If you’re early on in your career

Develop your understanding of the many different options available to you and target your approach to gaining relevant experience. Your focus should be on accumulating evidence for why working within your chosen area of business is the right fit for you.

If you have more experience

The best route is likely to be through recruitment agencies and search firms, networking within the sector and applying directly for roles on company websites and via LinkedIn.

If you’re changing career

Reflect on what your existing skills might add to a business and be prepared to be flexible. LSE Alumni who have changed career often emphasise the important of making a number of moves in the first few years in order to gain experience and credibility.

This blog from LSE Careers highlights some of the areas to focus on.

Not sure what to do next?

We’re here to talk over your career plans with you. It doesn’t matter what stage you’re at, so don’t feel you have to have it all worked out. You can book a one-to-one appointment with a careers consultant on CareerHub.

Job roles

There are many different job roles in this sector. We've outlined some of the ones likely to be of most interest to LSE students, with links to where you can find more information. If you can, try and talk to someone who's doing the job you're interested in, so you get a real flavour of what it's like.

  • Management – typically, managers oversee the daily functioning of a team or department, setting goals, motivating staff, solving problems, evaluating results, etc. Roles exist in all sectors, companies and countries and responsibilities vary depending on context. The Prospects overview of Business, consulting and management is a useful resource, including job profiles ranging from office to retail manager. 
  • Human Resources – supports and manages an organisation’s people and associated processes. Great scope for specialism and development within a particular function, for example learning and development or equality and diversity. Some graduate trainees are based purely within the HR department, while other schemes move you across different business areas including marketing and management. Increasing numbers of companies now outsource key elements of their HR functions. As a result, opportunities exist with HR consultancy, particularly for LSE students with a specialist Master's degree. Read Abbas and Elina's LSE 'Alum of the month' profiles to find out how they have used their HR knowledge and experience. The Prospects Human resources officer job profile also provides further details.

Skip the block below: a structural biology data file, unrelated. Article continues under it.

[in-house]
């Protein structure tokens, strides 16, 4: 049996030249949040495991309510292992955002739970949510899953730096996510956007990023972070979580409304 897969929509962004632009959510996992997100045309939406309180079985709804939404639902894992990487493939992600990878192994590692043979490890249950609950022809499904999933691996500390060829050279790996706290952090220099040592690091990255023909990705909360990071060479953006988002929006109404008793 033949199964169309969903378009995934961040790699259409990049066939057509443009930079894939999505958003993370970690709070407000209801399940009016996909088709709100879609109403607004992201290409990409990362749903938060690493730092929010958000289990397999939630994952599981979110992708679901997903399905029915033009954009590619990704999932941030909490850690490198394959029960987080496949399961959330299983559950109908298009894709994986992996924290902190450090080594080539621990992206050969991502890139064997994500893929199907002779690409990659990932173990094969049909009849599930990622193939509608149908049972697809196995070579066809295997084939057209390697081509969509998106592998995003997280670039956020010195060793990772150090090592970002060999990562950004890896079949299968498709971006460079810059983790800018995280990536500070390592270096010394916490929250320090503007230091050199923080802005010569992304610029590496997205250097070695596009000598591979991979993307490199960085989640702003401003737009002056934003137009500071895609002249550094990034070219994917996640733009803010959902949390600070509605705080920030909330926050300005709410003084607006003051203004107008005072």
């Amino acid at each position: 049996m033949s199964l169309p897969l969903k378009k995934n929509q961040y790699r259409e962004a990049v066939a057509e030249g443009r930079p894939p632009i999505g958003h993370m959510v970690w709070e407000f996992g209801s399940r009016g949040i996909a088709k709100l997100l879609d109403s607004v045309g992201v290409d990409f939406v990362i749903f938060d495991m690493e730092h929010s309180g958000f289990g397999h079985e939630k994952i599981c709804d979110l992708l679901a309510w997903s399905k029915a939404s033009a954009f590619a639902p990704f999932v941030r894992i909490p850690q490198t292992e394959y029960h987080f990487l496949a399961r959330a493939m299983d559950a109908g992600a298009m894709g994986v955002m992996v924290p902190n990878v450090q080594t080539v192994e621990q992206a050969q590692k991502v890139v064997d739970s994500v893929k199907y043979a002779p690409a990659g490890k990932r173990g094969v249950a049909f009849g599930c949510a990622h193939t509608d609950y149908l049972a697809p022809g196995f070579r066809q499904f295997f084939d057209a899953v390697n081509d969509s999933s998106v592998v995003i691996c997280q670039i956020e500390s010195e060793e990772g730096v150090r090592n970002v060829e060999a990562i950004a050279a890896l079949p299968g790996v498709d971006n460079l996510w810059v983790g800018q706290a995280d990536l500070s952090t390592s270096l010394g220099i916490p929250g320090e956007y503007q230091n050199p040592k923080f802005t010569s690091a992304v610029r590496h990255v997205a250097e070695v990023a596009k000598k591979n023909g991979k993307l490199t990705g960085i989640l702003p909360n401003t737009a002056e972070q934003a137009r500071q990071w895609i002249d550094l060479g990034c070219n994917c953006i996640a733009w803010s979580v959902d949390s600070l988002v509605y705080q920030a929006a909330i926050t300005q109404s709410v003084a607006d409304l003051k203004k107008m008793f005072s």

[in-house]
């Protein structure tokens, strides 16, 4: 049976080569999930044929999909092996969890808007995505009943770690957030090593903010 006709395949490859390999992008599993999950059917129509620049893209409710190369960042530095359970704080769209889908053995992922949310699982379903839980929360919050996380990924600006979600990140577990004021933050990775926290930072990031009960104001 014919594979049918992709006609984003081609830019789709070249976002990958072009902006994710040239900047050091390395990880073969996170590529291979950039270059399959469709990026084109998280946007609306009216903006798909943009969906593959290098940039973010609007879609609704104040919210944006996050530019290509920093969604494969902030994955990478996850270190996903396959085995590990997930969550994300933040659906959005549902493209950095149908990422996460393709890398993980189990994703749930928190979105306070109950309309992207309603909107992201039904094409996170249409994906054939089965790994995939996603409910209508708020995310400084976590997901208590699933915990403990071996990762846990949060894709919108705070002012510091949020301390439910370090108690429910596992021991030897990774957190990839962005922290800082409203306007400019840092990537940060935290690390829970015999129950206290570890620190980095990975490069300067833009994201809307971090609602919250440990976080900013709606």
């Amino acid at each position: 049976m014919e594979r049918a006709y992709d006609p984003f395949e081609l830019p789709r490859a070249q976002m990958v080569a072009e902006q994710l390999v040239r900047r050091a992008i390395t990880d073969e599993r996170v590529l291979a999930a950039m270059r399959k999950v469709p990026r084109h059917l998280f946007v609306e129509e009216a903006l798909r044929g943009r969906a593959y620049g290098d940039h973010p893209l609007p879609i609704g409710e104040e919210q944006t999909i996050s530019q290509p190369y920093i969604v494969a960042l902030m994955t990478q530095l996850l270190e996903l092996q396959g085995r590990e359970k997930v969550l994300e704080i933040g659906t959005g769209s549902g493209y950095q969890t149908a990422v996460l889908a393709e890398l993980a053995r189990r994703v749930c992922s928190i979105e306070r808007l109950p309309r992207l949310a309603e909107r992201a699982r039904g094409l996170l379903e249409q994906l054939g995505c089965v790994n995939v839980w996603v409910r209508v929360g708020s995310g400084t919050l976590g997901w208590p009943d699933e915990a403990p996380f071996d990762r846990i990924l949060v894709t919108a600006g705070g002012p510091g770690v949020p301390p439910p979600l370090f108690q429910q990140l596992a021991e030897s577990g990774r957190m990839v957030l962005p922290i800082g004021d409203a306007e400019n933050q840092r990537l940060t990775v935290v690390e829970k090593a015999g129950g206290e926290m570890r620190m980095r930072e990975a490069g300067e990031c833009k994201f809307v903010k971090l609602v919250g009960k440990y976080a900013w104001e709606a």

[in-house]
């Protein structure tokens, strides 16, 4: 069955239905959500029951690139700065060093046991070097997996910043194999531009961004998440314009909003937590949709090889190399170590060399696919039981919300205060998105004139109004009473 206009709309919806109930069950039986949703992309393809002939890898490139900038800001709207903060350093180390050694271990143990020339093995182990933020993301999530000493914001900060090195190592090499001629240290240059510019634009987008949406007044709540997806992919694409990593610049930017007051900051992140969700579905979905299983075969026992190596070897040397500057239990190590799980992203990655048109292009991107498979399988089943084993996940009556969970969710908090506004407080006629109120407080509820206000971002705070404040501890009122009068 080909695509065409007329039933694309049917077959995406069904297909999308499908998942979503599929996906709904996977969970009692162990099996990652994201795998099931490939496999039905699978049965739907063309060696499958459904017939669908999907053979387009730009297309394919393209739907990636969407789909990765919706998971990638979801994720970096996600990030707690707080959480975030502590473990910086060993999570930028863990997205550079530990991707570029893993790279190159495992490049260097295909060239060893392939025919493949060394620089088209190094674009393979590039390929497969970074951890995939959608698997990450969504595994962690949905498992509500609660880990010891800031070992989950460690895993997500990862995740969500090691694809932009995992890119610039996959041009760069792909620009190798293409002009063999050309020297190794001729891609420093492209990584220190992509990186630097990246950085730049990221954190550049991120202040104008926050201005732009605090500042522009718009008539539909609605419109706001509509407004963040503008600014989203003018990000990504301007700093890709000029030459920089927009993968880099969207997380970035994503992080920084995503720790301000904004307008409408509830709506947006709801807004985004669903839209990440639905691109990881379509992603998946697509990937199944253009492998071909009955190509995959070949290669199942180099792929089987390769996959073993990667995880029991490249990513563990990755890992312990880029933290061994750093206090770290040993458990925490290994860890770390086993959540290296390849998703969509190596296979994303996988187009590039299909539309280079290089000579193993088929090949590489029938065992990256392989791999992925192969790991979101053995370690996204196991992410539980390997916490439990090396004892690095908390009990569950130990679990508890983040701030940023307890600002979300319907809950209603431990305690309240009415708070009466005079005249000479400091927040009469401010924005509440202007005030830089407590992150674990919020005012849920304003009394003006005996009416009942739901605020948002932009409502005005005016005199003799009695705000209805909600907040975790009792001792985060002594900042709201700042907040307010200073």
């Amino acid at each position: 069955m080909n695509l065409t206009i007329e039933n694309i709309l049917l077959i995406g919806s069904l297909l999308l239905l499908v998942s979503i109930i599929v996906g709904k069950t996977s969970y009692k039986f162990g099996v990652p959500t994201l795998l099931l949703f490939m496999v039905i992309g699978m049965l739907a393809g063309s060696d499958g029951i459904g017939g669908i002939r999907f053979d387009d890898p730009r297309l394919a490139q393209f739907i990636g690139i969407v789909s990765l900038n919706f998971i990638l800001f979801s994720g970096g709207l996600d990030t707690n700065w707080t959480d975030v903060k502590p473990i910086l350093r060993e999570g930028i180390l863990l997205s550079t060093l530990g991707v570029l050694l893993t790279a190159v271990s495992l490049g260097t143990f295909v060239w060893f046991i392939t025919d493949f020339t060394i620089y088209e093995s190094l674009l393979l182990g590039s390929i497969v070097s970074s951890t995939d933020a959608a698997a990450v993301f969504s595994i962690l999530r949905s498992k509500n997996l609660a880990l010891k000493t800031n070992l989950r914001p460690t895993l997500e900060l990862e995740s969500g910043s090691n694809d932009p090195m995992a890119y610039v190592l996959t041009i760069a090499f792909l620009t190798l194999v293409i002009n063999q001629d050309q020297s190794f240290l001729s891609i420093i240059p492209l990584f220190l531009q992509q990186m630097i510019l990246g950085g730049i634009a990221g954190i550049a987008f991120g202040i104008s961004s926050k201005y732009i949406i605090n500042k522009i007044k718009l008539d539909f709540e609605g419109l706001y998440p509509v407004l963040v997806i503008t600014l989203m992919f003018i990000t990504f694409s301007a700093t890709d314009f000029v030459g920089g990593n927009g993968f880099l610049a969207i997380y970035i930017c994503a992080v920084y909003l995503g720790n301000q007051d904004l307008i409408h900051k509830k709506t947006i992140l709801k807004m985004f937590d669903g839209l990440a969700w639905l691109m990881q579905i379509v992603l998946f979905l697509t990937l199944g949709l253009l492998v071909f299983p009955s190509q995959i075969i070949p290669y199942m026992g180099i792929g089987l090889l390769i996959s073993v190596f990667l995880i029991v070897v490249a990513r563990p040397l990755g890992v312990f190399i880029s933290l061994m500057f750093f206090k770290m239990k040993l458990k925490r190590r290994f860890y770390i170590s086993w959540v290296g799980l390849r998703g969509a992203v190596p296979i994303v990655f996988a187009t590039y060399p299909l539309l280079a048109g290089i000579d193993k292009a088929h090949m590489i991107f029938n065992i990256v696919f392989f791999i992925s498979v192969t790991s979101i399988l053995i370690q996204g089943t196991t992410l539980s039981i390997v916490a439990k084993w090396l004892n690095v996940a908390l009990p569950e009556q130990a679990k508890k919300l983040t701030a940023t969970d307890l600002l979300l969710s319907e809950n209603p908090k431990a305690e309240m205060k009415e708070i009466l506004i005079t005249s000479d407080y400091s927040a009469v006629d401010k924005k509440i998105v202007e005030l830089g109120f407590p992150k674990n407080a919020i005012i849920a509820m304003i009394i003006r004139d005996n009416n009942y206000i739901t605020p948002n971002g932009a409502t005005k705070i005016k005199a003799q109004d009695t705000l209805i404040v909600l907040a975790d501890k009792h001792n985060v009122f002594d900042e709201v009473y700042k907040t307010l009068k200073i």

• Logistics, supply chain and procurement – procures, manages and dispatches goods and services.A logistics professional focuses on four main aspects: supply, production support, distribution, and returns. A supply chain professional oversees the processes which occur within the overall supply chain, including manufacturing and procurement processing. Large global businesses that specialise in logistics include DHL, Maersk, and Kuehne + Nagel. The Chartered Institute of Logistics and Transport provides a useful overview for graduates.
  • Corporate Social Responsibility (CSR)– also known as sustainability, responsible business practice, social responsibility or corporate citizenship. Ensures a business's processes, strategies and everyday work follows ethical, environmental and sustainable guidelines. Training schemes specifically around CSR are rare, so gaining commercial awareness in business along with an understanding of environmental or ethical issues will help to demonstrate your commitment. Check out the Allaboutcareers overview of corporate social responsibility.
  • Operations and Operational Research– usesstatistical and mathematical modelling to analyse and solve business related problems for clients. Can be employed across a wide range of sectors including manufacturing, transport and logistics, energy, FMCG, and healthcare. The TARGETjobs Operational researcher job description provides more information.
  • Sales – works directly with clients, growing profits and working towards targets. Graduates are required across all areas of business, not just within the retail sector. Organisations ranging from BMW to Adidas run graduate programmes, usually open to graduates from any discipline. The TARGETjobs overview of sales will tell you more. 
  • Recruitment – drawson elements of both sales and HR to source employers for companies of all sizes, and many opportunities exist for graduates from any discipline. The TARGETjobs Recruitment consultant job description provides further details.